Combustion Reaction Definition

Fire
Fire is evidence of a combustion reaction. Pexels

A combustion reaction is a type of chemical reaction in which a compound and an oxidant are reacted to produce heat and a new product. The general form of a combustion reaction can be represented by the reaction between a hydrocarbon and oxygen, which yields carbon dioxide and water:

Hydrocarbon + OIn addition to heat, it's also common (although not necessary) for a combustion reaction to release light and produce a flame. In order for a combustion reaction to begin, the activation energy for the reaction must be overcome. Often, combustion reactions begin with a burning match or other flame, which provides the heat needed to initiate the reaction. Once combustion starts, enough heat may be produced to sustain the reaction until it runs out of either fuel or oxygen.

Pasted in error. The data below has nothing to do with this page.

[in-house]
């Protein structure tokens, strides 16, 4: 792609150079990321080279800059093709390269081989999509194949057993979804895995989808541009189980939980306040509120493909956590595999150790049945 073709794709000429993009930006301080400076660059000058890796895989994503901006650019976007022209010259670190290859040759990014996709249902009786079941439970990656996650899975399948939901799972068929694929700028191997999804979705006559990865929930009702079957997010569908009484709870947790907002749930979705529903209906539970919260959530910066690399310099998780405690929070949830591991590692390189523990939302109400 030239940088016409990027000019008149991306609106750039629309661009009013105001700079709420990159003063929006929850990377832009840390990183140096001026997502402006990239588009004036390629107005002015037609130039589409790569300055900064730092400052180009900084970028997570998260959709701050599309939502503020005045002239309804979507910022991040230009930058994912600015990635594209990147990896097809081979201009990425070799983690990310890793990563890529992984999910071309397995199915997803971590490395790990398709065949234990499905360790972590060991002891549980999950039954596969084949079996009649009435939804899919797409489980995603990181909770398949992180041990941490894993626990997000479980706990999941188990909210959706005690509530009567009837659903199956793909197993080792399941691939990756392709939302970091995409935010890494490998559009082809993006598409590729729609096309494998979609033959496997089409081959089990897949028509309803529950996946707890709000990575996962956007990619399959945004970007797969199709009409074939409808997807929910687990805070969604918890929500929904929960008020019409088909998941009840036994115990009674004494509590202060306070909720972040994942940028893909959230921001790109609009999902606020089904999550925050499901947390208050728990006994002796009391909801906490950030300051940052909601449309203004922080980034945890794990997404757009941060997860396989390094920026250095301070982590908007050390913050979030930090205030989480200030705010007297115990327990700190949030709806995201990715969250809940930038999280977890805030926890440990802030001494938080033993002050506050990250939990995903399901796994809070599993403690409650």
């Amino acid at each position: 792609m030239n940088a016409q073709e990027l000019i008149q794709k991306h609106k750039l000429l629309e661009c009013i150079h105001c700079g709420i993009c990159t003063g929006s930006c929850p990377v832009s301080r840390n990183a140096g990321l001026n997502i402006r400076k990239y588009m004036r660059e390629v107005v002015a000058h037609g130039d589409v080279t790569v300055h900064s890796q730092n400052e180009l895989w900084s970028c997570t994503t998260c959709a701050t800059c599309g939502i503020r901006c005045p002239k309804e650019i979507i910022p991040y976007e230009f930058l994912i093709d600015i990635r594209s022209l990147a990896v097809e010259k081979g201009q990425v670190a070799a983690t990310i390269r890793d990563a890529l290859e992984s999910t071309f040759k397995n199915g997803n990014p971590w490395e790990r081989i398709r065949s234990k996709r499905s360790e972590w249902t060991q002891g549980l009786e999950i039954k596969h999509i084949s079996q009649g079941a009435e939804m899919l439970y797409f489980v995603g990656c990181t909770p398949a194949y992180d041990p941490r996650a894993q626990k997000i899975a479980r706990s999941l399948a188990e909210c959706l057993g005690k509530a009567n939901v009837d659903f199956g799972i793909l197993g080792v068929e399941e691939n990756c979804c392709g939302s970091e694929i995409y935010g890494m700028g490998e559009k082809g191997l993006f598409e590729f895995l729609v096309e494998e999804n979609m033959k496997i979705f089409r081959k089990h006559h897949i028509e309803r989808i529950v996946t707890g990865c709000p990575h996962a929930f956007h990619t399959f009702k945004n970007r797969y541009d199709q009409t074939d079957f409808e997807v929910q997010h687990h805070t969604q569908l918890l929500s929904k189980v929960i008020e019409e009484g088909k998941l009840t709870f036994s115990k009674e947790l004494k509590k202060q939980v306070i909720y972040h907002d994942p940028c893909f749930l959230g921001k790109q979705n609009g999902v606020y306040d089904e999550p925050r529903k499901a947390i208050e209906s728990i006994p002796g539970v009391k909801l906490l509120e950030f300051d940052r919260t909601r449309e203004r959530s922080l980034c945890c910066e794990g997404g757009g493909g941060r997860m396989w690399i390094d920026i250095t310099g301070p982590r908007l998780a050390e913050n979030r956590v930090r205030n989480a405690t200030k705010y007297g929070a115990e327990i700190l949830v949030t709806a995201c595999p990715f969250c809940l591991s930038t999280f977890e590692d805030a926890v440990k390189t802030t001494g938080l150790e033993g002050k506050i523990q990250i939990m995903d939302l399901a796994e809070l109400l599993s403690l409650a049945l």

Combustion Reaction Examples

Examples of combustion reactions include:

2 H2 + O2 → 2H2O + heat
CH4 + 2 O2 → CO2 + 2 H2O + heat

Other examples include lighting a match or a burning campfire.

To recognize a combustion reaction, look for oxygen in the reactant side of the equation and the release of heat on the product side. Because it isn't a chemical product, heat isn't always shown.

Sometimes the fuel molecule also contains oxygen. A common example is ethanol (grain alcohol), which has the combustion reaction:

C2H5OH + 3 O2 → 2 CO2 + 3 H2O